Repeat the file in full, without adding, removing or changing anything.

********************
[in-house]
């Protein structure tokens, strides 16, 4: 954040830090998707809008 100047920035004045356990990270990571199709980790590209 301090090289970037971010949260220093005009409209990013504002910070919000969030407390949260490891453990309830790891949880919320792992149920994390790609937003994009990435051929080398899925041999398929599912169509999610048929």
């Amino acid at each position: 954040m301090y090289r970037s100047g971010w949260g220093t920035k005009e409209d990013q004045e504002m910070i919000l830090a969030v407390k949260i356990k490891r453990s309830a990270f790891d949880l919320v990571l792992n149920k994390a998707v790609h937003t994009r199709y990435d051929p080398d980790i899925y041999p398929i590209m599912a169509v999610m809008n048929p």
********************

[in-house]
């Protein structure tokens, strides 16, 4: 954040830090998707809008 100047920035004045356990990270990571199709980790590209 301090090289970037971010949260220093005009409209990013504002910070919000969030407390949260490891453990309830790891949880919320792992149920994390790609937003994009990435051929080398899925041999398929599912169509999610048929």
């Amino acid at each position: 954040m301090y090289r970037s100047g971010w949260g220093t920035k005009e409209d990013q004045e504002m910070i919000l830090a969030v407390k949260i356990k490891r453990s309830a990270f790891d949880l919320v990571l792992n149920k994390a998707v790609h937003t994009r199709y990435d051929p080398d980790i899925y041999p398929i590209m599912a169509v999610m809008n048929p």